The CSMP program exposes students to leading-edge training on contract administration, compliance, risk mitigation, performance, governance operating models, talent management support, transformation and more to help companies put effective governance programs in place.


 

The Certified Supplier Management Professional (CSMP) program from SIG University discussed the importance of GR&C and provides samples of governance models with roles and authorities, its relationships, and communication structures in relation to the procurement or sourcing strategies of an organization. I was glad to see these topics discussed as it confirmed the need for reorganization within my company, which now has clearly defined roles and responsibilities between governance and third party risk management and the sourcing department. 

Change Management Theories: A Focus on People and Culture

The new governance model implemented considered internal and external factors that affect the overall operations of the organization, most importantly, the people. In order to be successful, we instituted a proactive period of transition using a systematic approach that consisted of a well-defined change plan. Our sourcing department had been resistant to change developed from the previous governance structure, making it challenging to implement new changes. Part of our strategy was to include within our change management plan early involvement of all key players and stakeholders in order to minimize the resistance previously experienced.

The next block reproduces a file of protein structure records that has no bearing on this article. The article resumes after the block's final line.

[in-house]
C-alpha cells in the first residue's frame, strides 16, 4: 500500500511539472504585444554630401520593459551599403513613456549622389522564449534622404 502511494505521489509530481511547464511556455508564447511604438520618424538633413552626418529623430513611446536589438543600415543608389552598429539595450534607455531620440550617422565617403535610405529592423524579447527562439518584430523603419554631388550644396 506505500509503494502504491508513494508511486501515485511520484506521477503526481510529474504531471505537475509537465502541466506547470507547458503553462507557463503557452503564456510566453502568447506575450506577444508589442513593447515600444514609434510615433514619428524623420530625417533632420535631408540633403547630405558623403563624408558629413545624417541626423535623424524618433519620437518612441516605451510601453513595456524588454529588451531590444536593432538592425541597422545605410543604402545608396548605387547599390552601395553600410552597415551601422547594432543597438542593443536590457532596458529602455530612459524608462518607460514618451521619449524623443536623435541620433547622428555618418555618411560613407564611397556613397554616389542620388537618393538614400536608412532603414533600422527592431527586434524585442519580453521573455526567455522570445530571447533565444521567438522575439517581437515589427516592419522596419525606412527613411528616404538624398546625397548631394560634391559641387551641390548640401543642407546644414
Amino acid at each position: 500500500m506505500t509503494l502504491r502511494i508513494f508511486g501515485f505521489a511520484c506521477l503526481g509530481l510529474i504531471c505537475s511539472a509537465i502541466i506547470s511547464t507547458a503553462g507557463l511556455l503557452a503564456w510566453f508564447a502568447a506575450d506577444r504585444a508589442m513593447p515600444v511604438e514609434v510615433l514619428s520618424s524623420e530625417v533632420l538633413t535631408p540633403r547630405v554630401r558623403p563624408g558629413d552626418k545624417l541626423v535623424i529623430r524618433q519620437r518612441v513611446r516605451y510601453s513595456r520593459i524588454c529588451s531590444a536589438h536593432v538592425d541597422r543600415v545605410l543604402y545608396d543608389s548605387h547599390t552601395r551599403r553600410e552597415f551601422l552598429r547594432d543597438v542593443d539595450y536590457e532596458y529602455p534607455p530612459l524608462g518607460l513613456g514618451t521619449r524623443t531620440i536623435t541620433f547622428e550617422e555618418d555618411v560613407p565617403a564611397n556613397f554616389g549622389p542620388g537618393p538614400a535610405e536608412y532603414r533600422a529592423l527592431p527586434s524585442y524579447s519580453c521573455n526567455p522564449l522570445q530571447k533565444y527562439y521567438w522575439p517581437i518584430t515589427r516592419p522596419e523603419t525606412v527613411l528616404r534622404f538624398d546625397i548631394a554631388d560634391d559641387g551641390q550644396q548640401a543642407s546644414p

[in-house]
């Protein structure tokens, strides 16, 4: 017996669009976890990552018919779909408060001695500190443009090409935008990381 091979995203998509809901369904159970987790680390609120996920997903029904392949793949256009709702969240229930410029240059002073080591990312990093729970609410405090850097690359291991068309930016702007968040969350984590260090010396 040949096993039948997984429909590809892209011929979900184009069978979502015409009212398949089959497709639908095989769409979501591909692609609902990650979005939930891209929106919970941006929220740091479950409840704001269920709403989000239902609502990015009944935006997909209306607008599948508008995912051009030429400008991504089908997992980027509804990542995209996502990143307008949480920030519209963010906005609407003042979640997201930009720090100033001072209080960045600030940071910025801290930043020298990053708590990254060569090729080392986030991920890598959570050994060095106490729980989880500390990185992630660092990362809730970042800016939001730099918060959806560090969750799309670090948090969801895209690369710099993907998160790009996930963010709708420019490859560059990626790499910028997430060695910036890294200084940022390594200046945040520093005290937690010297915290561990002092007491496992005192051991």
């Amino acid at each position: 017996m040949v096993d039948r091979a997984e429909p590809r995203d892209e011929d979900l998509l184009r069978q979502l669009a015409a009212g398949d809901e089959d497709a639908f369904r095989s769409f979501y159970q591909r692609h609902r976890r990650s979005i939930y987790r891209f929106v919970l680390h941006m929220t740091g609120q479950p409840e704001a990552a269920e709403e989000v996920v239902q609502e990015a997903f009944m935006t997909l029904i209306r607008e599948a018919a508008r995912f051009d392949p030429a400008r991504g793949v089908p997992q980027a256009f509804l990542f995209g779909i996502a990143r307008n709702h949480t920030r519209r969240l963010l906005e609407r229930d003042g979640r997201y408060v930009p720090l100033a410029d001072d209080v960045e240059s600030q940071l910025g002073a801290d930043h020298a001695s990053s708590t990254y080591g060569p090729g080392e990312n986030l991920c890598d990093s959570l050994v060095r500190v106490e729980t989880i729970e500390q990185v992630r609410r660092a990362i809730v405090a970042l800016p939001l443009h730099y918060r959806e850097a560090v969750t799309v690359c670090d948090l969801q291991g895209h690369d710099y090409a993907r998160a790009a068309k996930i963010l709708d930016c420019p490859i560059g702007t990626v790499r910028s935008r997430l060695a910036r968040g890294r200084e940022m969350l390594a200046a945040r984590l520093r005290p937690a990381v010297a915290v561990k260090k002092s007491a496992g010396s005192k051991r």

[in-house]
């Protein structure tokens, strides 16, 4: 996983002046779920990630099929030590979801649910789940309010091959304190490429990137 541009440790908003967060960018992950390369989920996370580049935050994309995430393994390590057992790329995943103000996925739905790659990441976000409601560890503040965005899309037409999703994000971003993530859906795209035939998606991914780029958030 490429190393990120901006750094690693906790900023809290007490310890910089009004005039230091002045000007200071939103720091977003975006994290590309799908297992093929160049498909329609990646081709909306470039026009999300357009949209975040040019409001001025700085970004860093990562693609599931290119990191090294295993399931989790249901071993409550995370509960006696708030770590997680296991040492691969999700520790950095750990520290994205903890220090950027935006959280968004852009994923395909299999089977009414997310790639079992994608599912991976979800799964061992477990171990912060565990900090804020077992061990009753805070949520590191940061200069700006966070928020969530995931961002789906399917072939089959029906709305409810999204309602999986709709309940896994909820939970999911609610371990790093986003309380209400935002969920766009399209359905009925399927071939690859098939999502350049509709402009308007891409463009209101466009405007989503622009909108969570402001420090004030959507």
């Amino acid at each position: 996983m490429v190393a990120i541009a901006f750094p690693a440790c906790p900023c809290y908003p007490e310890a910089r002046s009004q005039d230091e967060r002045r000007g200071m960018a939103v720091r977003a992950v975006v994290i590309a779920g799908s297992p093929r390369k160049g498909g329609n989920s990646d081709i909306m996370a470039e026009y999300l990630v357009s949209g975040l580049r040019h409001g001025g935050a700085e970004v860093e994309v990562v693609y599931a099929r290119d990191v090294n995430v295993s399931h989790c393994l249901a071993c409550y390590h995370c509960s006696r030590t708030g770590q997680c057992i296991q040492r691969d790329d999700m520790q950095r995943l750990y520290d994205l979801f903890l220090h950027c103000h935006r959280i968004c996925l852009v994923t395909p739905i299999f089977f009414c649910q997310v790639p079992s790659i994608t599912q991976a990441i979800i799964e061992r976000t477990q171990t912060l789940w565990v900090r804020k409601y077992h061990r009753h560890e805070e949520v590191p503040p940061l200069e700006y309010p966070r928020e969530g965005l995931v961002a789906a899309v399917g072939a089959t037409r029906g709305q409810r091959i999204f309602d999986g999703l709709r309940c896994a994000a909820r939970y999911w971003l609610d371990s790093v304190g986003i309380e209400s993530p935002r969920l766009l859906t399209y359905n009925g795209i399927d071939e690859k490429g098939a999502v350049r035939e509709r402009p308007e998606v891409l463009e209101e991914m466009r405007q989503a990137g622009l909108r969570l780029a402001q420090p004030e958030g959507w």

David E. Romo-Garza, Director of Business Risk and Controls

Breathing New Life into Traditional Vendor Management

Vendor risk management is part of effective governance.